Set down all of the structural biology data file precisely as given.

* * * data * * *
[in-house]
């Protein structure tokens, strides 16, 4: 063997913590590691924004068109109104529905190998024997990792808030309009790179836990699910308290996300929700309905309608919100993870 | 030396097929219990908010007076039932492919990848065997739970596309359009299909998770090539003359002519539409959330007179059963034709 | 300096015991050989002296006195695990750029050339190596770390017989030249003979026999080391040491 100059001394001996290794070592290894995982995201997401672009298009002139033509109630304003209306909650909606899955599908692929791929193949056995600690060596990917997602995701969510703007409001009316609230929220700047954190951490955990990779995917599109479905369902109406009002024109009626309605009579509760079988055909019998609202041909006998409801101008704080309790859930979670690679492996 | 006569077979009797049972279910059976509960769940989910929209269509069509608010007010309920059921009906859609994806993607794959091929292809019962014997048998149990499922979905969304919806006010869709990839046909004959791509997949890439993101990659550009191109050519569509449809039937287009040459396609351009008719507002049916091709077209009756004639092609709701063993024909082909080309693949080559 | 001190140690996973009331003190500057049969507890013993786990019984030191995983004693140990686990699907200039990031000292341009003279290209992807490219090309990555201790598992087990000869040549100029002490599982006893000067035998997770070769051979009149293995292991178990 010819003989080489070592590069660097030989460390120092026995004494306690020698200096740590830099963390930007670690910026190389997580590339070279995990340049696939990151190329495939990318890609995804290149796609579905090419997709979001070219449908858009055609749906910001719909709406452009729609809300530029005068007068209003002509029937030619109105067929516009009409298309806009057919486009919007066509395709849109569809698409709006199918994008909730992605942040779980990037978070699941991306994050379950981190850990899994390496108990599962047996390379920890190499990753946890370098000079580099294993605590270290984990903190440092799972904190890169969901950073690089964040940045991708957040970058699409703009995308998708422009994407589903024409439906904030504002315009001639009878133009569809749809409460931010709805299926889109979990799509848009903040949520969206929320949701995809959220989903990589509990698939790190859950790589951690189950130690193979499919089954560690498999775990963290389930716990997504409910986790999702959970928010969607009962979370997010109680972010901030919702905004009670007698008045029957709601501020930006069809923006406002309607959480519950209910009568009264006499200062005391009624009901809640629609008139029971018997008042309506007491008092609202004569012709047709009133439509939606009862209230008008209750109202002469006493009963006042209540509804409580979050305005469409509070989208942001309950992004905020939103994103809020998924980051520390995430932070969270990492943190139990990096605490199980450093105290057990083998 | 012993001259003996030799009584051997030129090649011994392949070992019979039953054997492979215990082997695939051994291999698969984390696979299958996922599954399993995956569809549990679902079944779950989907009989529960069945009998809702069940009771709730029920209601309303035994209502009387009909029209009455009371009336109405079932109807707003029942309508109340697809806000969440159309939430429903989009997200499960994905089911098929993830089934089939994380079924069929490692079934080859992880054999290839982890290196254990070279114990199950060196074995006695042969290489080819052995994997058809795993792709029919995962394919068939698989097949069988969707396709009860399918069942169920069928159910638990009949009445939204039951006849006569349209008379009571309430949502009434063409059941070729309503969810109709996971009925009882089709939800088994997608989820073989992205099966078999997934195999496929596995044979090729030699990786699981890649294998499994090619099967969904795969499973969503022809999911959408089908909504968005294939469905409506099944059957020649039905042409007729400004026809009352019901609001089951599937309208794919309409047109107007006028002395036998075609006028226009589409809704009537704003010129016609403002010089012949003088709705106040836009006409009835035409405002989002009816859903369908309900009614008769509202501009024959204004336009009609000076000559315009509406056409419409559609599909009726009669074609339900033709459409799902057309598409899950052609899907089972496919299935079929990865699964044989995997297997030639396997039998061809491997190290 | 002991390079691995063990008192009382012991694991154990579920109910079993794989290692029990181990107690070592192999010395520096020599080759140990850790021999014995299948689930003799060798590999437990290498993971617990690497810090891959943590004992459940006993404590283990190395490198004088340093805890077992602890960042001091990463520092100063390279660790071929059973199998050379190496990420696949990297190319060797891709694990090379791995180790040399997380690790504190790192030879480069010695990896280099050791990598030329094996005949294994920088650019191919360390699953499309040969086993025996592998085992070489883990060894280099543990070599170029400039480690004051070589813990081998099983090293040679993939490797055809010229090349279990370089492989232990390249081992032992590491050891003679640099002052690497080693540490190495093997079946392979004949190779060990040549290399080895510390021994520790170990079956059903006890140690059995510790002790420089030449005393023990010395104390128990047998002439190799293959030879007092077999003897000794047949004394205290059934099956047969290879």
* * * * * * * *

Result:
[in-house]
């Protein structure tokens, strides 16, 4: 063997913590590691924004068109109104529905190998024997990792808030309009790179836990699910308290996300929700309905309608919100993870 | 030396097929219990908010007076039932492919990848065997739970596309359009299909998770090539003359002519539409959330007179059963034709 | 300096015991050989002296006195695990750029050339190596770390017989030249003979026999080391040491 100059001394001996290794070592290894995982995201997401672009298009002139033509109630304003209306909650909606899955599908692929791929193949056995600690060596990917997602995701969510703007409001009316609230929220700047954190951490955990990779995917599109479905369902109406009002024109009626309605009579509760079988055909019998609202041909006998409801101008704080309790859930979670690679492996 | 006569077979009797049972279910059976509960769940989910929209269509069509608010007010309920059921009906859609994806993607794959091929292809019962014997048998149990499922979905969304919806006010869709990839046909004959791509997949890439993101990659550009191109050519569509449809039937287009040459396609351009008719507002049916091709077209009756004639092609709701063993024909082909080309693949080559 | 001190140690996973009331003190500057049969507890013993786990019984030191995983004693140990686990699907200039990031000292341009003279290209992807490219090309990555201790598992087990000869040549100029002490599982006893000067035998997770070769051979009149293995292991178990 010819003989080489070592590069660097030989460390120092026995004494306690020698200096740590830099963390930007670690910026190389997580590339070279995990340049696939990151190329495939990318890609995804290149796609579905090419997709979001070219449908858009055609749906910001719909709406452009729609809300530029005068007068209003002509029937030619109105067929516009009409298309806009057919486009919007066509395709849109569809698409709006199918994008909730992605942040779980990037978070699941991306994050379950981190850990899994390496108990599962047996390379920890190499990753946890370098000079580099294993605590270290984990903190440092799972904190890169969901950073690089964040940045991708957040970058699409703009995308998708422009994407589903024409439906904030504002315009001639009878133009569809749809409460931010709805299926889109979990799509848009903040949520969206929320949701995809959220989903990589509990698939790190859950790589951690189950130690193979499919089954560690498999775990963290389930716990997504409910986790999702959970928010969607009962979370997010109680972010901030919702905004009670007698008045029957709601501020930006069809923006406002309607959480519950209910009568009264006499200062005391009624009901809640629609008139029971018997008042309506007491008092609202004569012709047709009133439509939606009862209230008008209750109202002469006493009963006042209540509804409580979050305005469409509070989208942001309950992004905020939103994103809020998924980051520390995430932070969270990492943190139990990096605490199980450093105290057990083998 | 012993001259003996030799009584051997030129090649011994392949070992019979039953054997492979215990082997695939051994291999698969984390696979299958996922599954399993995956569809549990679902079944779950989907009989529960069945009998809702069940009771709730029920209601309303035994209502009387009909029209009455009371009336109405079932109807707003029942309508109340697809806000969440159309939430429903989009997200499960994905089911098929993830089934089939994380079924069929490692079934080859992880054999290839982890290196254990070279114990199950060196074995006695042969290489080819052995994997058809795993792709029919995962394919068939698989097949069988969707396709009860399918069942169920069928159910638990009949009445939204039951006849006569349209008379009571309430949502009434063409059941070729309503969810109709996971009925009882089709939800088994997608989820073989992205099966078999997934195999496929596995044979090729030699990786699981890649294998499994090619099967969904795969499973969503022809999911959408089908909504968005294939469905409506099944059957020649039905042409007729400004026809009352019901609001089951599937309208794919309409047109107007006028002395036998075609006028226009589409809704009537704003010129016609403002010089012949003088709705106040836009006409009835035409405002989002009816859903369908309900009614008769509202501009024959204004336009009609000076000559315009509406056409419409559609599909009726009669074609339900033709459409799902057309598409899950052609899907089972496919299935079929990865699964044989995997297997030639396997039998061809491997190290 | 002991390079691995063990008192009382012991694991154990579920109910079993794989290692029990181990107690070592192999010395520096020599080759140990850790021999014995299948689930003799060798590999437990290498993971617990690497810090891959943590004992459940006993404590283990190395490198004088340093805890077992602890960042001091990463520092100063390279660790071929059973199998050379190496990420696949990297190319060797891709694990090379791995180790040399997380690790504190790192030879480069010695990896280099050791990598030329094996005949294994920088650019191919360390699953499309040969086993025996592998085992070489883990060894280099543990070599170029400039480690004051070589813990081998099983090293040679993939490797055809010229090349279990370089492989232990390249081992032992590491050891003679640099002052690497080693540490190495093997079946392979004949190779060990040549290399080895510390021994520790170990079956059903006890140690059995510790002790420089030449005393023990010395104390128990047998002439190799293959030879007092077999003897000794047949004394205290059934099956047969290879």